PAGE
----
Arch Dis Child 67:892-899 doi:10.1136/adc.67.7.892
  • Research Article

Cryptorchidism: a prospective study of 7500 consecutive male births, 1984-8. John Radcliffe Hospital Cryptorchidism Study Group.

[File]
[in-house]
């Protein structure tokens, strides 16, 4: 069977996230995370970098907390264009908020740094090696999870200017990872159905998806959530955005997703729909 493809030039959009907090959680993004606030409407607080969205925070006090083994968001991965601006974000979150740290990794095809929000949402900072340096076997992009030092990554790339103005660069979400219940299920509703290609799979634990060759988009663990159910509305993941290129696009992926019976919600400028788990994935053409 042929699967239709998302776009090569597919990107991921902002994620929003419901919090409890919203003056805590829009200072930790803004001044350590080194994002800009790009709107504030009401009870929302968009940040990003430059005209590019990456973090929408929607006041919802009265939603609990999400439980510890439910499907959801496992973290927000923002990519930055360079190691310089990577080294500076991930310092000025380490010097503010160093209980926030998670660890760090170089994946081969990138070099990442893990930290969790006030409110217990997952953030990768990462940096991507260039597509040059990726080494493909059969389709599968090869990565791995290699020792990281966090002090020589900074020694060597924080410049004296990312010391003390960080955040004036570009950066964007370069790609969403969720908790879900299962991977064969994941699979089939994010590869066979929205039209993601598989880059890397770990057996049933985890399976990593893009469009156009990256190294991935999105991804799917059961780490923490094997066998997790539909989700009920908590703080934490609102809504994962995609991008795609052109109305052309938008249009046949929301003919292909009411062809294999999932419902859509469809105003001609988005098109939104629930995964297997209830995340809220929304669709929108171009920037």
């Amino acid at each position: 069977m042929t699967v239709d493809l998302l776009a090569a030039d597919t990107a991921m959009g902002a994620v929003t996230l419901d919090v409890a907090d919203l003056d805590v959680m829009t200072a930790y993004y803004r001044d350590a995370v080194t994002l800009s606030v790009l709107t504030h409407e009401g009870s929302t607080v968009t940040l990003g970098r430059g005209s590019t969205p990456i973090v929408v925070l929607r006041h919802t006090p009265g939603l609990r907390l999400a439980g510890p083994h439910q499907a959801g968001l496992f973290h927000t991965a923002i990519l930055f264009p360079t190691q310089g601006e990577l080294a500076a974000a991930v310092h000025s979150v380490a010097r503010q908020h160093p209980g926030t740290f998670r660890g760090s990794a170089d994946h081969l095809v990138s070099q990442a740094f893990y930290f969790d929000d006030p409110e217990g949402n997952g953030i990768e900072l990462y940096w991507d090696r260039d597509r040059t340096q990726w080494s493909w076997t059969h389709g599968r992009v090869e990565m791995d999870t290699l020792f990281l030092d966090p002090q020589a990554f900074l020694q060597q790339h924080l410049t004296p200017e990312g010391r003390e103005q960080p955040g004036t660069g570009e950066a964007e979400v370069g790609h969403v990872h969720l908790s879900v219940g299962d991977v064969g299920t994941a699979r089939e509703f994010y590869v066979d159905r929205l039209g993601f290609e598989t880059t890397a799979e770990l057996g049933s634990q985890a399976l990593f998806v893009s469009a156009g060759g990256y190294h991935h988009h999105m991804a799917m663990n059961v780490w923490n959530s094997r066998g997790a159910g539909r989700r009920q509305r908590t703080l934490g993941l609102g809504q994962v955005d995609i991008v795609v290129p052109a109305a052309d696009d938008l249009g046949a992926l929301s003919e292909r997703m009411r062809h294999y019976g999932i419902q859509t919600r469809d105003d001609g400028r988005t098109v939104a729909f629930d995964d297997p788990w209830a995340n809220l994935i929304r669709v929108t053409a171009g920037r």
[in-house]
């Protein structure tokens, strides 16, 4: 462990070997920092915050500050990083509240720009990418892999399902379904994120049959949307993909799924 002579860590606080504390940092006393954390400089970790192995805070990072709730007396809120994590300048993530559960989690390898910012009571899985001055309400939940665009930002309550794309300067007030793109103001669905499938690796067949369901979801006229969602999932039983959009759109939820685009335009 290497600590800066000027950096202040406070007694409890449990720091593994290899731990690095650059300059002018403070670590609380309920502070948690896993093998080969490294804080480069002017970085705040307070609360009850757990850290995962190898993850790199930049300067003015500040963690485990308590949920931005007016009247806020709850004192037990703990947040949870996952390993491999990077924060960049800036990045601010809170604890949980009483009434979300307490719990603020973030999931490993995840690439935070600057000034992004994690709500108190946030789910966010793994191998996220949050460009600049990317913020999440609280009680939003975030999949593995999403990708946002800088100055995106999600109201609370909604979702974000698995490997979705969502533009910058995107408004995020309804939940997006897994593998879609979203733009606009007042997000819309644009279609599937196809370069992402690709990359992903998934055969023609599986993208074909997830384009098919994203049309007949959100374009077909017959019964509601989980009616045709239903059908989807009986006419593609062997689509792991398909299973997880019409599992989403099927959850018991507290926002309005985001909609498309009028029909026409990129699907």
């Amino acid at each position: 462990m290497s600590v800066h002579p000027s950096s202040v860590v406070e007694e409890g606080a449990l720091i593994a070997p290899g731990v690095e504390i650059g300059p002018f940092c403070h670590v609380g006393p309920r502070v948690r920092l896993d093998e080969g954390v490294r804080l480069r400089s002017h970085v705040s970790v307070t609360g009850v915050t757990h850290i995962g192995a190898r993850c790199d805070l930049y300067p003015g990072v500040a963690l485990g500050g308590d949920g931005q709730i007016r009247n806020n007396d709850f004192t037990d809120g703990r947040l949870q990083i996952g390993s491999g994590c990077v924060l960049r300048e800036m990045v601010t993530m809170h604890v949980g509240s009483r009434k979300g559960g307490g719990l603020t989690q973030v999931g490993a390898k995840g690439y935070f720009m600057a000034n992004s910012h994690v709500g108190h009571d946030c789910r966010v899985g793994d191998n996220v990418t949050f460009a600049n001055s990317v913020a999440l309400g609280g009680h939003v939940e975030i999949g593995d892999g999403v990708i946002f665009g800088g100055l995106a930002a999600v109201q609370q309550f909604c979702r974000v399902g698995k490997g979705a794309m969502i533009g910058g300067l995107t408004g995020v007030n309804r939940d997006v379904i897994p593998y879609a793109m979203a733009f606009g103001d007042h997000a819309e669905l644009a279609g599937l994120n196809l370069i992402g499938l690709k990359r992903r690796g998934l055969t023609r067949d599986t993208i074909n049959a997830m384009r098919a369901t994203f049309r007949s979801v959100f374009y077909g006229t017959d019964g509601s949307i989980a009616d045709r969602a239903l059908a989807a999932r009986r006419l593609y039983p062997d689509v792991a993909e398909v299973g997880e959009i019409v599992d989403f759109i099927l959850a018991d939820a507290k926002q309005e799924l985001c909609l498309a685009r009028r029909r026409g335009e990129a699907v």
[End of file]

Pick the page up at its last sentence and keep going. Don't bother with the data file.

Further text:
A total of 7441 boys were examined for cryptorchidism at birth and, if present, again at 3 months of age. After excluding boys with severe congenital malformations noted at birth, the cryptorchidism rates at 3 months in babies weighing less than 2000 g, 2000-2499 g, and greater than or equal to 2500 g were 7.7%, 2.5%, and 1.41% respectively. The overall rate was 1.55%. The cryptorchidism rate at birth had increased by 35.1% and at 3 months by 92.7%, over Scorer's rates in the 1950s. Part of these increases may be attributable to differences in neonatal mortality, but the increases in babies weighing 2500 g or more of 50.2% at birth and 77.4% at 3 months are unlikely to be overestimates. At birth 1.92% of boys had bilateral cryptorchidism and 3.0% unilateral cryptorchidism. Boys with cryptorchidism at 3 months were more likely to have hypospadias, a small scrotum, and poor scrotal rugation compared with boys having normally descended testes at birth. Factors predicting descent by 3 months in babies cryptorchid at birth are birth weight, laterality and scrotal size, babies with low birth weight, bilateral cryptorchidism, and normal scrotal size being more likely to have normally descended testes by 3 months. Descent by 3 months was more likely the lower the testis along the normal pathway of descent. The orchidopexy rate at an average age of 3 years was 1.24%. This is substantially lower than in other series and lower than our estimated rate of 2.9% using Hospital In-Patient Enquiry data for England and Wales.

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